On Tap: New Notable No Longer: December 2017
“On Tap keeps locals in the know about the hottest new food and drink spots around town, the top culinary news of the month and recent closings. Read on to get the inside scoop on what’s new, notable and no longer in the DC area.
Open: October 23
Location: The Wharf
Lowdown: Fabio and Maria Trabocchi have expanded their Italian restaurant empire to include coastal Spanish fare at Del Mar at The Wharf. The luxurious waterfront restaurant is dedicated to Maria, who has roots in Spain, and showcases the Trabocchi family’s culinary traditions from their home on the island of Mallorca. To kick off a meal, the raw bar produces stunning seafood towers, with shellfish and seafood nestled among the tentacles of a silver octopus platter. Of course, you’ll have to order a plate of the famed jamón Iberico accompanied by crispy pan de cristal, which is one of my favorite culinary combinations. Paella is a focus, and large pans of bomba rice are brought to the table adorned with jewels like Maine lobster or Mallorcan sobrasada. The entrées range from poached Spanish branzino to grilled Iberico pork with langousine tail. There’s also a selection of whole fish and family-style dishes to share. The cocktail program puts an emphasis on gin and tonics, while the wine list features bottles from the major wine regions of Spain. Del Mar: 791 Wharf St. SW, DC; www.delmardc.com
Kith and Kin
Open: October 19
Location: The Wharf
Lowdown: Chef Kwame Onwuachi is DC’s very own comeback kid. After swallowing a bitter pill with the closure of Shaw Bijou, Onwuachi has returned with a new outlook and a fresh view — of the Potomac River — from his Afro-Caribbean restaurant inside the InterContinental at The Wharf. At Kith and Kin, Onwuachi is just doing what he loves: sharing his heritage by cooking authentic food. Standout dishes have already emerged, with diners raving about the goat roti and the Brussels suya, which had me ready to order seconds or even thirds. Other highlights include the stewed oxtail, the crispy chicken wings and the intriguing seafood plateau. Many of the dishes are infused with family stories, like the peel-and-eat shrimp made with his mother’s spice blend. At the bar, lead bartender Zachary Hoffman riffs on rum with Caribbean recipes, while also incorporating spice blends and ingredients from the region to put a unique spin on classic cocktails. The surroundings are beyond elegant, with custom art pieces such as a wall of boat propellers and a large geometric mural showcasing quotes from chefs who Onwuachi admires. Kith and Kin: 801 Wharf St. SW, DC; www.kithandkindc.com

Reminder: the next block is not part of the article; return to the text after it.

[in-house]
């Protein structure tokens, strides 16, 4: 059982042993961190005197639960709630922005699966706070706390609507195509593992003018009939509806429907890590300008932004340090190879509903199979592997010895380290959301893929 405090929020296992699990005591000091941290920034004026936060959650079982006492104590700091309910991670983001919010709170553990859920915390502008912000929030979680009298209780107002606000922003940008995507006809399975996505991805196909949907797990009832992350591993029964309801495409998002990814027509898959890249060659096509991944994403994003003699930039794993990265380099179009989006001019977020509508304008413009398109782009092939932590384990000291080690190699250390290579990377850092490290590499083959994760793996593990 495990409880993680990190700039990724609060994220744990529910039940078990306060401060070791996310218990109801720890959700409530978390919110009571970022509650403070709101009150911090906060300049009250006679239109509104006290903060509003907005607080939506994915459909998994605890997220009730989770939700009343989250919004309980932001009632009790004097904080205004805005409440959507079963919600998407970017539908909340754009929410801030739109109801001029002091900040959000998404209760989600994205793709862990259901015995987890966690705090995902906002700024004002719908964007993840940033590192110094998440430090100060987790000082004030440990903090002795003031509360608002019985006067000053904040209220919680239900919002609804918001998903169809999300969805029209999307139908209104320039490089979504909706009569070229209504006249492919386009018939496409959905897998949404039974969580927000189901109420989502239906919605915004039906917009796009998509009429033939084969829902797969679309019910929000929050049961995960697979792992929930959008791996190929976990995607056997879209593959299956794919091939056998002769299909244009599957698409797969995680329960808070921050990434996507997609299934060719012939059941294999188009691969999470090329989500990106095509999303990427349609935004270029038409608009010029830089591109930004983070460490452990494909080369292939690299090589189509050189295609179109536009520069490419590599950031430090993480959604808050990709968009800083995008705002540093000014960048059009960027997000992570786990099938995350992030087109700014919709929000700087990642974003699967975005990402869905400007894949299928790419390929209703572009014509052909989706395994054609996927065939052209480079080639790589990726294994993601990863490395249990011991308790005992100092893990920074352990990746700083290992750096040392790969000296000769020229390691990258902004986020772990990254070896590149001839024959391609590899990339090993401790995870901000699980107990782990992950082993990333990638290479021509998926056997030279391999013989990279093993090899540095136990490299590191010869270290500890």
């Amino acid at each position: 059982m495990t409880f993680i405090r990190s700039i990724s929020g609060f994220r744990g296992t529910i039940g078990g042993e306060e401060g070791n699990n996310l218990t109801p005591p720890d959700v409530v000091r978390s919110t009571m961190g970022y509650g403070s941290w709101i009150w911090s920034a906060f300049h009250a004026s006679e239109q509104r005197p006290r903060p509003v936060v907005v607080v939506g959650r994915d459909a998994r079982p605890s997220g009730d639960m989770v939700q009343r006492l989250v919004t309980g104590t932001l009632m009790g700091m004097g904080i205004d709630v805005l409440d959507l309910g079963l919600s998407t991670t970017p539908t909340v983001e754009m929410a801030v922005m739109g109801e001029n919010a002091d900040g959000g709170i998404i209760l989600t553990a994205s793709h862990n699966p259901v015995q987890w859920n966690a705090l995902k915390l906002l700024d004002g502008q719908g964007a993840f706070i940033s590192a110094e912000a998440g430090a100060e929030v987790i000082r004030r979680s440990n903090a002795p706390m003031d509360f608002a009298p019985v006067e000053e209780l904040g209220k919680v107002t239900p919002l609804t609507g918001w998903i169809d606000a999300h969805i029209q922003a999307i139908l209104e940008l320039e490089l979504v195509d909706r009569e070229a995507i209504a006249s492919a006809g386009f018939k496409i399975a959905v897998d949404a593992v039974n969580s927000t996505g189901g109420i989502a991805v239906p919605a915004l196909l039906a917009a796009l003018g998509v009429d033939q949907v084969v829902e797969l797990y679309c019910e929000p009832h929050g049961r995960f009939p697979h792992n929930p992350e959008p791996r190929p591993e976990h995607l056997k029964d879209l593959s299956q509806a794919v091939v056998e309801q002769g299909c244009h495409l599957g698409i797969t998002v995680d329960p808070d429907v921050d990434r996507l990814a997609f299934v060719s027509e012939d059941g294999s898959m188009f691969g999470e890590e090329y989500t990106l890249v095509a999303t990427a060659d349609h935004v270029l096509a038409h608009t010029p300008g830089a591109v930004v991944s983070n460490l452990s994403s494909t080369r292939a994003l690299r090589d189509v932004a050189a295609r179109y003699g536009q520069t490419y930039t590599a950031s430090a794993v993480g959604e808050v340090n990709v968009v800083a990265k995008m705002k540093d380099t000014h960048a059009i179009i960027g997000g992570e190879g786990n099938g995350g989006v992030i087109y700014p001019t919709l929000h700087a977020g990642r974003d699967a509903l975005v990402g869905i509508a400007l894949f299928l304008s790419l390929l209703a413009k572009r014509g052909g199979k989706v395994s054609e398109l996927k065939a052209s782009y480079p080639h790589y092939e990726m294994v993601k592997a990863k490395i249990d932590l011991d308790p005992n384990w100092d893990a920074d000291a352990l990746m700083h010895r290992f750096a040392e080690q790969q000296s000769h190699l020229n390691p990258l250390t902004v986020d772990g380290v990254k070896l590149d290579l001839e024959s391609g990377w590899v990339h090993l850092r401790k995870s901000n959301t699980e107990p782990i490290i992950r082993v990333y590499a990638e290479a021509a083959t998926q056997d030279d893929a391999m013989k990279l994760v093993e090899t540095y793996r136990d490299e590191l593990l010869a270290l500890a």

Open: November 6
Location: Foggy Bottom
Lowdown: After a series of successful pop-ups around the city, this roving dumpling shop has found a permanent home in a stall at the Shops at 2000 Penn. Patrick Coyne, a former consultant and venture capitalist, learned the art of dumpling-making while he was teaching English in China, and wanted to continue the tradition once he moved back to the States. His concept focuses on classic Chinese flavors and ingredients with a modern spin. The shop will offer two dumplings at a time, with filling options like pork cilantro, ginger chicken, Xinjiang lamb and a mixture of bok choy, shiitake mushrooms and scallions called Livin’ on the Vedge. The dumplings can be dipped in two sauces: So So Sesame and Fiery Godmother, which I could splash on pretty much anything. On the side, try the cuke salad in a Chinese vinaigrette. There are a few seats in the stall where you can enjoy your dumplings while admiring the bright décor and vibrant greenery. Laoban Dumplings: 2000 Pennsylvania Ave. NW, DC; www.laobandumplings.com
Open: November 7
Location: Logan Circle
Lowdown: While DC has had some exposure to Georgian fare – think khachapuri and kebabs – it had yet to see a restaurant dedicated solely to the culinary and cultural traditions of the country. Enter Supra, a Georgian restaurant from husband-and-wife team Jonathan and Laura Nelms. Though neither has roots in the Caucasus, Jonathan has a long-held fascination with Georgia that began when he made friends with a Georgian exchange student in high school. That led to a stint living in Moscow and a career focusing on anti-corruption law in the region. Now, Jonathan’s knowledge of Georgian wine, food and heritage is on display at Supra, along with the culinary talent of executive chef Malkhaz Maisashvili, who worked at a number of acclaimed restaurants in Georgia before coming to the U.S. to cook at the Embassy of Georgia. Since the name of the restaurant means celebratory feast, the menu is presented like a traditional supra, starting with cold and hot small plates meant for sharing, moving on to a variety of stuffed breads (khachapuri), and starring plenty of kebabs and whole fish and chicken dishes to serve a crowd. Guests can also experience khinkali: Georgian soup dumplings. The restaurant’s selection of Georgian wine leans heavily toward those made in a qvevri, an ancient winemaking, aging and storing vessel. To educate drinkers, there’s map of the country’s wine regions on display in the bar. Other design elements include a collage made of Georgian newspapers depicting an iconic portrait of horsemen and a wall of shepherd hats called papakhi, which I need in my winter wardrobe. Supra: 1205 11th St. NW, DC; www.supradc.com“
Featured photo by Greg Powers.